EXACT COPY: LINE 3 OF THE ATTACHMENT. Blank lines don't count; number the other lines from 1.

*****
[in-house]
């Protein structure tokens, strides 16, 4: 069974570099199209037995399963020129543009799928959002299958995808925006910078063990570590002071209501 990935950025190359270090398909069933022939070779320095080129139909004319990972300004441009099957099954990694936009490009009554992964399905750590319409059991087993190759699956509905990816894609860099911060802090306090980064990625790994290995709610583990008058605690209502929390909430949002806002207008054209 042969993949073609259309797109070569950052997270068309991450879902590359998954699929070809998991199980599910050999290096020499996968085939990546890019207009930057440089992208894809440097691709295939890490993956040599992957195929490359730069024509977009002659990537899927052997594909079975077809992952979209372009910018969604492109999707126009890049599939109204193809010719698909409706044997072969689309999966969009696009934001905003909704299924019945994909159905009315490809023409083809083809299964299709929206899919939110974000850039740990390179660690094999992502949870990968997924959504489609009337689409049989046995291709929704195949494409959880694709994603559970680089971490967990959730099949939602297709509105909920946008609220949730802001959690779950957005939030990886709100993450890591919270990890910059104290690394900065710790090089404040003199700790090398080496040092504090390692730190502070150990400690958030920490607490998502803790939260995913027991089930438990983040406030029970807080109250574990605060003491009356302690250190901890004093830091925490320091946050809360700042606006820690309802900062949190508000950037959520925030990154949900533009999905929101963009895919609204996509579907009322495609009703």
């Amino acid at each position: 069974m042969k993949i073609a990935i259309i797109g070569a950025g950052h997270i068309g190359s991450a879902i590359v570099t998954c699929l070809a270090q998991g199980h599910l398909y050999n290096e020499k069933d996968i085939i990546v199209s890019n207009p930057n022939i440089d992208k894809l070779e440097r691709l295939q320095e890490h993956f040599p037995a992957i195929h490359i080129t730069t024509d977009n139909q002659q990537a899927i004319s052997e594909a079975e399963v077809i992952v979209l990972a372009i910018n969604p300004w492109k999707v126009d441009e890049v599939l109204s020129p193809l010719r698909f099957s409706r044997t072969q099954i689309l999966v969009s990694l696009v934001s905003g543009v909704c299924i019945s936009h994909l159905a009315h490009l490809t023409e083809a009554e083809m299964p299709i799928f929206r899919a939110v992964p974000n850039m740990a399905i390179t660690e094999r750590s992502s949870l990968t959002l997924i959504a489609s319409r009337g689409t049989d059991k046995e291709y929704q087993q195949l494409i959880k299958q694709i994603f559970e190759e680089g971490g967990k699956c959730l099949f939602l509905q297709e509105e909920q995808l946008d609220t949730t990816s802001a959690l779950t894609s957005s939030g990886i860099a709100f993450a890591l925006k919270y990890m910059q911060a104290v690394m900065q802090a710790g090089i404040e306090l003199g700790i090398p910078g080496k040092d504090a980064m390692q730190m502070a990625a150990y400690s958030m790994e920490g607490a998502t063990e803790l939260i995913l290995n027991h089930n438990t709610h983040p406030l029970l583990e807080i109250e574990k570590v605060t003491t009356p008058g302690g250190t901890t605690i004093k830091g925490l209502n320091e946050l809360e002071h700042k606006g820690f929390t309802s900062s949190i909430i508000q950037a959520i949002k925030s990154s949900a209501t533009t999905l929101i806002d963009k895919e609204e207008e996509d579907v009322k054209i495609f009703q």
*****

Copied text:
């Amino acid at each position: 069974m042969k993949i073609a990935i259309i797109g070569a950025g950052h997270i068309g190359s991450a879902i590359v570099t998954c699929l070809a270090q998991g199980h599910l398909y050999n290096e020499k069933d996968i085939i990546v199209s890019n207009p930057n022939i440089d992208k894809l070779e440097r691709l295939q320095e890490h993956f040599p037995a992957i195929h490359i080129t730069t024509d977009n139909q002659q990537a899927i004319s052997e594909a079975e399963v077809i992952v979209l990972a372009i910018n969604p300004w492109k999707v126009d441009e890049v599939l109204s020129p193809l010719r698909f099957s409706r044997t072969q099954i689309l999966v969009s990694l696009v934001s905003g543009v909704c299924i019945s936009h994909l159905a009315h490009l490809t023409e083809a009554e083809m299964p299709i799928f929206r899919a939110v992964p974000n850039m740990a399905i390179t660690e094999r750590s992502s949870l990968t959002l997924i959504a489609s319409r009337g689409t049989d059991k046995e291709y929704q087993q195949l494409i959880k299958q694709i994603f559970e190759e680089g971490g967990k699956c959730l099949f939602l509905q297709e509105e909920q995808l946008d609220t949730t990816s802001a959690l779950t894609s957005s939030g990886i860099a709100f993450a890591l925006k919270y990890m910059q911060a104290v690394m900065q802090a710790g090089i404040e306090l003199g700790i090398p910078g080496k040092d504090a980064m390692q730190m502070a990625a150990y400690s958030m790994e920490g607490a998502t063990e803790l939260i995913l290995n027991h089930n438990t709610h983040p406030l029970l583990e807080i109250e574990k570590v605060t003491t009356p008058g302690g250190t901890t605690i004093k830091g925490l209502n320091e946050l809360e002071h700042k606006g820690f929390t309802s900062s949190i909430i508000q950037a959520i949002k925030s990154s949900a209501t533009t999905l929101i806002d963009k895919e609204e207008e996509d579907v009322k054209i495609f009703q």